Matthew 3:1-12 – The Preaching of John the Baptist
SummaryJohn the Baptist appears in the wilderness as one who prepares the way of the Lord. In his preaching he calls for repentance because the kingdom of heaven is at hand, and he warns that baptism brings with it the call to bear fruit worthy of repentance.
AnalysisAt this point in the narrative, Matthew rejoins Mark's lead and follows him at certain points (see Mark 1:1-8). Matthew underscores the wilderness location for John's preaching, John's baptismal activity in the Jordan, John's rough dress and diet, and the wide response to his ministry. At other key points, Matthew has modified the narrative to give it his own stamp and distinctive character.
First, his summary of John's preaching as "repent, for the kingdom of heaven has come near" (3:2) quite significantly alters the content of John's preaching. Instead of Mark's description of John's preaching as a "baptism of repentance for the forgiveness of sins," Matthew's John calls for repentance "because the kingdom of heaven has come near," thus directing John's message more toward the theme of repentance rather than toward the theme of forgiveness. Second, Matthew typically makes more clear the prophetic link as one of fulfillment and as referring directly to John by changing Mark's ambiguous "as" to "this is the one of whom the prophet Isaiah spoke."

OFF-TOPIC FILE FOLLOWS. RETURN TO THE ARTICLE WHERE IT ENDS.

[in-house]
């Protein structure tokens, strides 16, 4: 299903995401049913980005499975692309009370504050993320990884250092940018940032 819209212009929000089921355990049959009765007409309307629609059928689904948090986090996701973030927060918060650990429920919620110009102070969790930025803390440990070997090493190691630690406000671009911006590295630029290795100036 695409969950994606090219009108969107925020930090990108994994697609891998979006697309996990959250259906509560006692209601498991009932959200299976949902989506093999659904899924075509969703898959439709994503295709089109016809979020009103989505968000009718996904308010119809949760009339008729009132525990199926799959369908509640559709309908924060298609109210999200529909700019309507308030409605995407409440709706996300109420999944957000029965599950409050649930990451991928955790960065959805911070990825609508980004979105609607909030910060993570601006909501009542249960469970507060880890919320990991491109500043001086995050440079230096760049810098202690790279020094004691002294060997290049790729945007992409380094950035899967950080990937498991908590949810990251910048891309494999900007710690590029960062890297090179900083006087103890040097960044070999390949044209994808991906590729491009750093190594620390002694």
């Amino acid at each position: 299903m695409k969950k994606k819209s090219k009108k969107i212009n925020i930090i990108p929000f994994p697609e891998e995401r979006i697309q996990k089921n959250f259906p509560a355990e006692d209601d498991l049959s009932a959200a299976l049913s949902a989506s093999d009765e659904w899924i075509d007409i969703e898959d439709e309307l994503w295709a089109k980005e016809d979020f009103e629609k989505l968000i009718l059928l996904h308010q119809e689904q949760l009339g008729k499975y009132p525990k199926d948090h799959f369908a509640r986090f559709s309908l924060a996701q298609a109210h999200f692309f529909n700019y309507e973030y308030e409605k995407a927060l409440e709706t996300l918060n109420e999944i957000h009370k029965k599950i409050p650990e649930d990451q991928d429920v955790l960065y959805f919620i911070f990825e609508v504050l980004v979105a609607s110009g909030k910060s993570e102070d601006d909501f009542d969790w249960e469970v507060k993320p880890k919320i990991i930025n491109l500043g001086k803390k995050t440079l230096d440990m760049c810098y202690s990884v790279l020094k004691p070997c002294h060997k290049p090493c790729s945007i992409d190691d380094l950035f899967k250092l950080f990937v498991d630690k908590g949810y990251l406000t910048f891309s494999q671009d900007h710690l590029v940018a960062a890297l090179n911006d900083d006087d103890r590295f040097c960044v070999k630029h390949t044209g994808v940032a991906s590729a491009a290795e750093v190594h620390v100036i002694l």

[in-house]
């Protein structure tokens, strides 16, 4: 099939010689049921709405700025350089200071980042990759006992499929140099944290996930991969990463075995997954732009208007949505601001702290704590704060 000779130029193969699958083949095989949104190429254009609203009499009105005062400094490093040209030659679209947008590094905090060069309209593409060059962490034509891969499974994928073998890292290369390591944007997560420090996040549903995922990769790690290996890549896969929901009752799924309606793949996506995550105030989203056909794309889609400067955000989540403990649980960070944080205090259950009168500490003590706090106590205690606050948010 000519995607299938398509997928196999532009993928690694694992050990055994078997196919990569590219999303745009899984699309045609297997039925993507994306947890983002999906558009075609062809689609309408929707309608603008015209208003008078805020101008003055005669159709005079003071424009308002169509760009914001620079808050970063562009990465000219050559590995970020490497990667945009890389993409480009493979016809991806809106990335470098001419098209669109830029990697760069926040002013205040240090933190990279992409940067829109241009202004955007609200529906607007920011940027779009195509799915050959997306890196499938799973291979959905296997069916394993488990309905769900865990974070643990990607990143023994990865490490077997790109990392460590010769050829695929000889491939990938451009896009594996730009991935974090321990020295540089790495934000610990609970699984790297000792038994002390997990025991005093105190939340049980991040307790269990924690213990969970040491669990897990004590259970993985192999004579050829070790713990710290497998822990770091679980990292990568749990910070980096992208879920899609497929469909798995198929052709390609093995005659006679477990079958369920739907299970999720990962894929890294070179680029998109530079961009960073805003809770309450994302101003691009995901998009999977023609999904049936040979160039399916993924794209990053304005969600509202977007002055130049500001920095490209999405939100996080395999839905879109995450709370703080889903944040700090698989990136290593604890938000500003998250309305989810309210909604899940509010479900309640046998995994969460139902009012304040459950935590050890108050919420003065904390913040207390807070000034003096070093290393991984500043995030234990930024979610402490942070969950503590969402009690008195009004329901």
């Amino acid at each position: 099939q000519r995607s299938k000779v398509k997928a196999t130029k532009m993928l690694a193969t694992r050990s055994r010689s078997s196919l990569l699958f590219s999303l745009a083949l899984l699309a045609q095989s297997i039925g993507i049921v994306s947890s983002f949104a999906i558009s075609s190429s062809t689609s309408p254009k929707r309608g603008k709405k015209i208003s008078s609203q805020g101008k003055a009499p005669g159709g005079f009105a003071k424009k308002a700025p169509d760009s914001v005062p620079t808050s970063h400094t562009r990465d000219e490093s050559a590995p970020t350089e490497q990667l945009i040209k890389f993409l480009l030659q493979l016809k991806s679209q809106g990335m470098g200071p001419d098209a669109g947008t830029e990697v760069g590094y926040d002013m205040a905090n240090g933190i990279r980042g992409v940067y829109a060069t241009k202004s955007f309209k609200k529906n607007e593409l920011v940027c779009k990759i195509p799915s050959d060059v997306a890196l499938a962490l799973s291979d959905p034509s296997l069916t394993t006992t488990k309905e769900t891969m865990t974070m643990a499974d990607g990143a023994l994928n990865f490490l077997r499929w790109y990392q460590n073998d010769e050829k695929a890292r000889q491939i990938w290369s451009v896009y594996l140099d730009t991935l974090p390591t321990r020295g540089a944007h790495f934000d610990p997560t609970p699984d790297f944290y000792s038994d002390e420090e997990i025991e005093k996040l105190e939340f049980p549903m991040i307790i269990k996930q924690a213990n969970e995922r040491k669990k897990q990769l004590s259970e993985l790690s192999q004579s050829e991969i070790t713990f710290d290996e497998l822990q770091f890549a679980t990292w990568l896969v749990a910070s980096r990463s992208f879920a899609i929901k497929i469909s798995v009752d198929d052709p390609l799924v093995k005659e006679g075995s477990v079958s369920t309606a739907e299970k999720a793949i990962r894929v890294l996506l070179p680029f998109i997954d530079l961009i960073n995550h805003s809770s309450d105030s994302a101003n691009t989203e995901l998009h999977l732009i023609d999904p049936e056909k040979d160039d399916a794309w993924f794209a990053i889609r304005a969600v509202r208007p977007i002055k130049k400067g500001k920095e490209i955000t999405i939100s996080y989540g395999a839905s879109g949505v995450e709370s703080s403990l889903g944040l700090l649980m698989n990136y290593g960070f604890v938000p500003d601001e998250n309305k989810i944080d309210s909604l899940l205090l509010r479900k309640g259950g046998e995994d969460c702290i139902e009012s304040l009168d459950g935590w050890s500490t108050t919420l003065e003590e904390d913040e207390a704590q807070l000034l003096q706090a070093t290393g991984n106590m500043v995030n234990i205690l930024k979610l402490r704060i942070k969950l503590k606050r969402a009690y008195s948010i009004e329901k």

Third, he expands John's preaching with warnings about judgment, the coming wrath, and the danger of presuming upon the ancestry of Abraham. The motifs of the ax laid to the root of the tree and the winnowing of the grain, along with the double reference to branches or chaff thrown into the fire, all give an overall mood of judgment to John's call for his hearers to bear fruit worthy of repentance. This motif is further extended even to the description of the one who is to come: he will baptize not just with the Holy Spirit, but "with the Holy Spirit and fire" (3:11).
The result is that while clearly proclaiming a message of hope in pointing to the one who will come, Matthew's John also gives a certain somberness and seriousness to this expectation in the call for a repentance shown forth in the bearing of fruit that is worthy of repentance. Like the wedding guest who is expelled for failure to have the proper garment (see 22:11-14), one cannot presume upon the mercy of God. The motif of judgment and the call for obedient discipleship in the face of the message of the coming kingdom is one that will be repeated elsewhere in Matthew.